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If you have been keeping up with the financial press, you have undoubtedly heard about the yield curve inversion. This somewhat technical sounding phenomenon is actually a very simple concept with profound implications for markets, which is why a solid understanding of what we’re talking about is essential for developing a view of future asset performance.

Just like some stocks have dividends, bonds have yields. As debts which promise to pay a certain interest rate (called a “coupon”), bonds give creditors (also called “bondholders”) a steady and pre-planned amount of interest to compensate them for lending money. This is known as the “yield,” and it’s calculated simply as the annual interest payments divided by the principal. If a $100 bond pays out $2.00 in interest payments to bondholders, the bond yield is $2/$100, or 2%.

Different durations of bonds have different yields. For instance, if a company (or government) borrows money and promises to pay back in 2 years, it will pay a different yield than if it borrows and promises to pay back in 10 years. This makes sense, because of the concept of the liquidity premium. An asset that converts to cash faster than one that doesn’t will have a higher value, so bondholders can tolerate a lower yield on shorter term bonds, because those bonds will convert to cash faster.

When we discuss the difference in yields between various bonds from the same debtor at different durations, we are talking about a yield curve. The U.S. Treasury borrows bonds at durations ranging from 1 month to 30 years, and the different yields on all of those bonds can be plotted out to create a chart. This is the yield curve.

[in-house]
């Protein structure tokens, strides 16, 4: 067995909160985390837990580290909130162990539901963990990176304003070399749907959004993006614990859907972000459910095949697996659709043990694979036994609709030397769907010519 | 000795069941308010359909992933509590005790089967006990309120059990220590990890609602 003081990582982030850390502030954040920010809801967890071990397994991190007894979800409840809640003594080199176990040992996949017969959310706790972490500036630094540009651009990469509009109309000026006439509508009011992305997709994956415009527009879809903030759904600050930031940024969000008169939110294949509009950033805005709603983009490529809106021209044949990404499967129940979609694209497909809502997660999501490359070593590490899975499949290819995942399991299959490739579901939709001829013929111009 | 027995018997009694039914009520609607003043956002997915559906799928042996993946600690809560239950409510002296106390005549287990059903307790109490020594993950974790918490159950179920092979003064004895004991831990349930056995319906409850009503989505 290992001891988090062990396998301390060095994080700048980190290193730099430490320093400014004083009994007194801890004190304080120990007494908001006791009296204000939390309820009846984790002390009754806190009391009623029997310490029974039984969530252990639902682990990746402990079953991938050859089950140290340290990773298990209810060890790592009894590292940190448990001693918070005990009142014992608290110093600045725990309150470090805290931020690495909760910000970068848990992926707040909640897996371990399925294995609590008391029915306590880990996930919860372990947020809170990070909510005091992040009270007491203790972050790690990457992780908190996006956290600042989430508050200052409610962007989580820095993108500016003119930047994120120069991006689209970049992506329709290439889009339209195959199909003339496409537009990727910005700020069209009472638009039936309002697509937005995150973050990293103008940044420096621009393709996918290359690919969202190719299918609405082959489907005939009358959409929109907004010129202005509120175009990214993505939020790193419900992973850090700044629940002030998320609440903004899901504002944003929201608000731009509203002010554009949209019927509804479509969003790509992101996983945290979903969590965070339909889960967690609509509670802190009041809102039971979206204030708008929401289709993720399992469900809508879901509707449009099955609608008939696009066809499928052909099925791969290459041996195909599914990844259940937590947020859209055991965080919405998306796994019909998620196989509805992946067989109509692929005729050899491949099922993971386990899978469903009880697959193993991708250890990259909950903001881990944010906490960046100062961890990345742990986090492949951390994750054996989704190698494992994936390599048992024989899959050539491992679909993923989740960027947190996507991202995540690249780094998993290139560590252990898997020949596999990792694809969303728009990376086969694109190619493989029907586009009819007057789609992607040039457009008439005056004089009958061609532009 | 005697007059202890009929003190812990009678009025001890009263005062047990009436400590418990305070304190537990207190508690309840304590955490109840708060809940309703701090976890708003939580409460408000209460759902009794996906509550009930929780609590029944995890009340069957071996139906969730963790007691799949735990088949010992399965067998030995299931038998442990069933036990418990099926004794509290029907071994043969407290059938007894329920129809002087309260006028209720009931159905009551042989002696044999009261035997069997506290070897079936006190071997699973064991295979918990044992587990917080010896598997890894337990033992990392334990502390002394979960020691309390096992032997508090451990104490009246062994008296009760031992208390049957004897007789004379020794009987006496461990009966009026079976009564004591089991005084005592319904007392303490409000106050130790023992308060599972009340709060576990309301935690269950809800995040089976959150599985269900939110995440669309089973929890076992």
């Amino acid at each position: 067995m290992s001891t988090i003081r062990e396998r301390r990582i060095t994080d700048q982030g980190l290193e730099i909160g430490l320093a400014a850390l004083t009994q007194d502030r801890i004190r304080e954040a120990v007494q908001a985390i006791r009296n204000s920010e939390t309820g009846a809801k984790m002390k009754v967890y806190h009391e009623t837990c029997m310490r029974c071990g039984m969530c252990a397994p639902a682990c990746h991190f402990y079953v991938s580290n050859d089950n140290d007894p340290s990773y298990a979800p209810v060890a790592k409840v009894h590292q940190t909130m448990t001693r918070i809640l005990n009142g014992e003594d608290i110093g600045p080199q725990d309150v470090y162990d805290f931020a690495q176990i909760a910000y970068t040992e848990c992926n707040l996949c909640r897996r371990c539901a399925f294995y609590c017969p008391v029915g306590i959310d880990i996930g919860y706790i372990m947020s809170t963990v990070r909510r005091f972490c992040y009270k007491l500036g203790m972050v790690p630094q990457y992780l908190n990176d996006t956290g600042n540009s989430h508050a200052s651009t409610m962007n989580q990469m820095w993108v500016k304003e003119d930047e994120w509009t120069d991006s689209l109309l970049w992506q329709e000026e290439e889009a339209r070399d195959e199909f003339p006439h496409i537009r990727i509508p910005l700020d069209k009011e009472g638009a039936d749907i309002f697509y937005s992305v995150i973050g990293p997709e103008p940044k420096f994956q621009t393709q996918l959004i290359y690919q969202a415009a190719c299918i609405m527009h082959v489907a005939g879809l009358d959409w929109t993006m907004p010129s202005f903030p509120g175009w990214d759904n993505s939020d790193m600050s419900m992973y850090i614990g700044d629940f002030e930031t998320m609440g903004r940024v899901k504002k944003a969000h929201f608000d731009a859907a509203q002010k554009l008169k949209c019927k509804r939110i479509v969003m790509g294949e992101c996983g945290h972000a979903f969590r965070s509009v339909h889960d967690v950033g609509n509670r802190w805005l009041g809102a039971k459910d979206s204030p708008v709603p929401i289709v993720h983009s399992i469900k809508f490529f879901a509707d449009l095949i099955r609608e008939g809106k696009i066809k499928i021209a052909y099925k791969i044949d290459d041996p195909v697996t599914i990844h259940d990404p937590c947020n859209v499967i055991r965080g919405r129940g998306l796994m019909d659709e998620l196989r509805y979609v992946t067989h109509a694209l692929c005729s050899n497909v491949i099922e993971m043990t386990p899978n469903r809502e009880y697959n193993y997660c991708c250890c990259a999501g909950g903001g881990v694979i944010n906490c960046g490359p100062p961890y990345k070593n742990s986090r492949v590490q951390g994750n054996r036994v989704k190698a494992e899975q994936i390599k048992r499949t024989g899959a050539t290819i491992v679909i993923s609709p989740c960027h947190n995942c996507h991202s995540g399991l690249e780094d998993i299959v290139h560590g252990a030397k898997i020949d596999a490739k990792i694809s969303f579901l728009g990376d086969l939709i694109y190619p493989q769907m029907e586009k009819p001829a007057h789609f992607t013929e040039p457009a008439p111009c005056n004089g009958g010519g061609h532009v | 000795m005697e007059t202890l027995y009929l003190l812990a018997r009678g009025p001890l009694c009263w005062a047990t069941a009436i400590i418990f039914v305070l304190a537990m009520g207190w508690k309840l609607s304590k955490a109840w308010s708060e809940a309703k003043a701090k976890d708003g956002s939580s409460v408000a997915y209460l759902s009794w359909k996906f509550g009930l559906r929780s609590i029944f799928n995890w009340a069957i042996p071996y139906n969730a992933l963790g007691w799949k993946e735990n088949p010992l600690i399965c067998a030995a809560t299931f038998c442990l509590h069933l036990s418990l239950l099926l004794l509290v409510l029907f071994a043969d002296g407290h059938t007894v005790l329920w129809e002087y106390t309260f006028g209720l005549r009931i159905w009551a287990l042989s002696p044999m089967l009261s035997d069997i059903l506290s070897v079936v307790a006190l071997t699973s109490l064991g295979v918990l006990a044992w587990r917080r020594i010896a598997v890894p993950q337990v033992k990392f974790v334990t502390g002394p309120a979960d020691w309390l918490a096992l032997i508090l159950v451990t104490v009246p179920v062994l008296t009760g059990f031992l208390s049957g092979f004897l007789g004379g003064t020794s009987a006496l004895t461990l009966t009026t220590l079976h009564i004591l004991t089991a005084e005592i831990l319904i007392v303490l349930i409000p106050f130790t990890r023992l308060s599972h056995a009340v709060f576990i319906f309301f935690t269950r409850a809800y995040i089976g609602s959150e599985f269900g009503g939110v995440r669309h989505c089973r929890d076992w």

Since shorter term bonds are more liquid, they typically will have lower yields. But sometimes they will have bigger yields—and this is known as an inverted yield curve.

This is what has made the press. At the end of last week the yields for the U.S. Treasury saw the following yields:

Date 1 Mo 2 Mo 3 Mo 6 Mo 1 Yr 2 Yr 3 Yr 5 Yr 7 Yr 10 Yr 20 Yr 30 Yr
08/16/19 2.05 1.95 1.87 1.85 1.71 1.48 1.44 1.42 1.49 1.55 1.82 2.01

Note how the 1 month is the biggest yield of them all, despite being the shortest duration! There are many points in this yield curve where shorter duration yield more than longer duration. This is known as an inverted yield curve, because the yields are not what one would expect from normal liquidity preferences.

The reasons why this has happened to U.S. Treasuries are complicated and controversial. But every time the 2 year and the 10 year yields inverted in U.S. history for a long period, a recession followed within 18 months. Note the caveat: “for a long period”. In the mid-90s a brief inversion did not result in a recession until a second inversion happened, which has raised questions over whether this inversion means a recession is coming or not.

To understand whether this is a leading indicator or not, it’s important to understand how Treasuries are used in the market and what aspects of the financial sector are negatively impacted by an inverted yield curve. These are complex topics that deserve their own attention, but needless to say: a yield curve inversion on its own, while worrisome, is not enough to produce a definitive conclusion about the U.S. economy or the future of capital markets.